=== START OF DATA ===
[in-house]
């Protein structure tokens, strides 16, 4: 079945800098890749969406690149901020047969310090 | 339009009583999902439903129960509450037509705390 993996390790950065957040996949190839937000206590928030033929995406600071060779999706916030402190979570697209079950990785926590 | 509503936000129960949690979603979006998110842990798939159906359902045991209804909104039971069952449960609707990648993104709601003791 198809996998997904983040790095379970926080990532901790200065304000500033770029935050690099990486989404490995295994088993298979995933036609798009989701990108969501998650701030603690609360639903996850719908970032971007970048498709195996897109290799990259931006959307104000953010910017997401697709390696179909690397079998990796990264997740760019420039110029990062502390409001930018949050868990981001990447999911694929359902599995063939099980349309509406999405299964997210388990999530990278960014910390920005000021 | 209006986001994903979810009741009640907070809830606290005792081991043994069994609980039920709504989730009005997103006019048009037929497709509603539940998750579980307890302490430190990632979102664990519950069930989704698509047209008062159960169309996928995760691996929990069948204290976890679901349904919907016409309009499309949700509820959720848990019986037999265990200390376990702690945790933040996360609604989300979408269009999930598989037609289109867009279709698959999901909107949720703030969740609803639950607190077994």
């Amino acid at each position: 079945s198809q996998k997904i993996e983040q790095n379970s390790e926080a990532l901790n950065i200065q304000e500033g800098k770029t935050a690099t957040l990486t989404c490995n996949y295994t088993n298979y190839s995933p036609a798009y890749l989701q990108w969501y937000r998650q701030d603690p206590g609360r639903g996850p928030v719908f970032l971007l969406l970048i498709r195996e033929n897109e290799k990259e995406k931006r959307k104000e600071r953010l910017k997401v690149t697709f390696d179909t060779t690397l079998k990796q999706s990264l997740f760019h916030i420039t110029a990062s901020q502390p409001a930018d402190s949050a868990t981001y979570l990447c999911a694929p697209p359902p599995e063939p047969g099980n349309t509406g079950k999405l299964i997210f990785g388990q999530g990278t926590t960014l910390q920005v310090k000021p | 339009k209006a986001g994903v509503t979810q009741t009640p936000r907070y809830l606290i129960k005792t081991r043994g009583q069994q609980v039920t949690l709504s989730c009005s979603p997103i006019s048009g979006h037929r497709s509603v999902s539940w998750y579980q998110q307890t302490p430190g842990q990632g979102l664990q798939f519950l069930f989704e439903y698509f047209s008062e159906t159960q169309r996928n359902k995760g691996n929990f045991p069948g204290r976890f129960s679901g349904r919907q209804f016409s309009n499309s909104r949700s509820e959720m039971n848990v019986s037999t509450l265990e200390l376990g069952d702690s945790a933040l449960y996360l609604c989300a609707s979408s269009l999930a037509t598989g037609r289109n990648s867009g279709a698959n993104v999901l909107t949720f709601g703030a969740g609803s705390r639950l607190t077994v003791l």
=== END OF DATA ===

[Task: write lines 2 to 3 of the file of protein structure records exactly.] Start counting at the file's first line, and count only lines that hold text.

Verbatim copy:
């Protein structure tokens, strides 16, 4: 079945800098890749969406690149901020047969310090 | 339009009583999902439903129960509450037509705390 993996390790950065957040996949190839937000206590928030033929995406600071060779999706916030402190979570697209079950990785926590 | 509503936000129960949690979603979006998110842990798939159906359902045991209804909104039971069952449960609707990648993104709601003791 198809996998997904983040790095379970926080990532901790200065304000500033770029935050690099990486989404490995295994088993298979995933036609798009989701990108969501998650701030603690609360639903996850719908970032971007970048498709195996897109290799990259931006959307104000953010910017997401697709390696179909690397079998990796990264997740760019420039110029990062502390409001930018949050868990981001990447999911694929359902599995063939099980349309509406999405299964997210388990999530990278960014910390920005000021 | 209006986001994903979810009741009640907070809830606290005792081991043994069994609980039920709504989730009005997103006019048009037929497709509603539940998750579980307890302490430190990632979102664990519950069930989704698509047209008062159960169309996928995760691996929990069948204290976890679901349904919907016409309009499309949700509820959720848990019986037999265990200390376990702690945790933040996360609604989300979408269009999930598989037609289109867009279709698959999901909107949720703030969740609803639950607190077994």
């Amino acid at each position: 079945s198809q996998k997904i993996e983040q790095n379970s390790e926080a990532l901790n950065i200065q304000e500033g800098k770029t935050a690099t957040l990486t989404c490995n996949y295994t088993n298979y190839s995933p036609a798009y890749l989701q990108w969501y937000r998650q701030d603690p206590g609360r639903g996850p928030v719908f970032l971007l969406l970048i498709r195996e033929n897109e290799k990259e995406k931006r959307k104000e600071r953010l910017k997401v690149t697709f390696d179909t060779t690397l079998k990796q999706s990264l997740f760019h916030i420039t110029a990062s901020q502390p409001a930018d402190s949050a868990t981001y979570l990447c999911a694929p697209p359902p599995e063939p047969g099980n349309t509406g079950k999405l299964i997210f990785g388990q999530g990278t926590t960014l910390q920005v310090k000021p | 339009k209006a986001g994903v509503t979810q009741t009640p936000r907070y809830l606290i129960k005792t081991r043994g009583q069994q609980v039920t949690l709504s989730c009005s979603p997103i006019s048009g979006h037929r497709s509603v999902s539940w998750y579980q998110q307890t302490p430190g842990q990632g979102l664990q798939f519950l069930f989704e439903y698509f047209s008062e159906t159960q169309r996928n359902k995760g691996n929990f045991p069948g204290r976890f129960s679901g349904r919907q209804f016409s309009n499309s909104r949700s509820e959720m039971n848990v019986s037999t509450l265990e200390l376990g069952d702690s945790a933040l449960y996360l609604c989300a609707s979408s269009l999930a037509t598989g037609r289109n990648s867009g279709a698959n993104v999901l909107t949720f709601g703030a969740g609803s705390r639950l607190t077994v003791l």